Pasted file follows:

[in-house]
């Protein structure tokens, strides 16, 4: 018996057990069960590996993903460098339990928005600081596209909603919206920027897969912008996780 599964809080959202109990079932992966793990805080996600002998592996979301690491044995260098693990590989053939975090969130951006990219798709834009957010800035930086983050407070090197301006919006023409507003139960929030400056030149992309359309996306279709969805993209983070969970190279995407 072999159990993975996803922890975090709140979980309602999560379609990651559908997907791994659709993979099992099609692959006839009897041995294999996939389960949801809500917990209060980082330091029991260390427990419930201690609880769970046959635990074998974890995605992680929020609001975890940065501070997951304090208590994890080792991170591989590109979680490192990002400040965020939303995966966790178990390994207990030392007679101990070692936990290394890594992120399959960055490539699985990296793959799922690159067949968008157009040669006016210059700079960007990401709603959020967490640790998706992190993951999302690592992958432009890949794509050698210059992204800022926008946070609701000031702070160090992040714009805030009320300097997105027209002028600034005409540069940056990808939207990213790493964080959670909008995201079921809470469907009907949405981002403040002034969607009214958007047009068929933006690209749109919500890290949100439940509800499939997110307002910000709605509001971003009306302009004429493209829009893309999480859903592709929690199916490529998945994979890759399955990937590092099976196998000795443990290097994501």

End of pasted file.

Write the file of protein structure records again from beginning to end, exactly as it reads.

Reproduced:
[in-house]
């Protein structure tokens, strides 16, 4: 018996057990069960590996993903460098339990928005600081596209909603919206920027897969912008996780 599964809080959202109990079932992966793990805080996600002998592996979301690491044995260098693990590989053939975090969130951006990219798709834009957010800035930086983050407070090197301006919006023409507003139960929030400056030149992309359309996306279709969805993209983070969970190279995407 072999159990993975996803922890975090709140979980309602999560379609990651559908997907791994659709993979099992099609692959006839009897041995294999996939389960949801809500917990209060980082330091029991260390427990419930201690609880769970046959635990074998974890995605992680929020609001975890940065501070997951304090208590994890080792991170591989590109979680490192990002400040965020939303995966966790178990390994207990030392007679101990070692936990290394890594992120399959960055490539699985990296793959799922690159067949968008157009040669006016210059700079960007990401709603959020967490640790998706992190993951999302690592992958432009890949794509050698210059992204800022926008946070609701000031702070160090992040714009805030009320300097997105027209002028600034005409540069940056990808939207990213790493964080959670909008995201079921809470469907009907949405981002403040002034969607009214958007047009068929933006690209749109919500890290949100439940509800499939997110307002910000709605509001971003009306302009004429493209829009893309999480859903592709929690199916490529998945994979890759399955990937590092099976196998000795443990290097994501």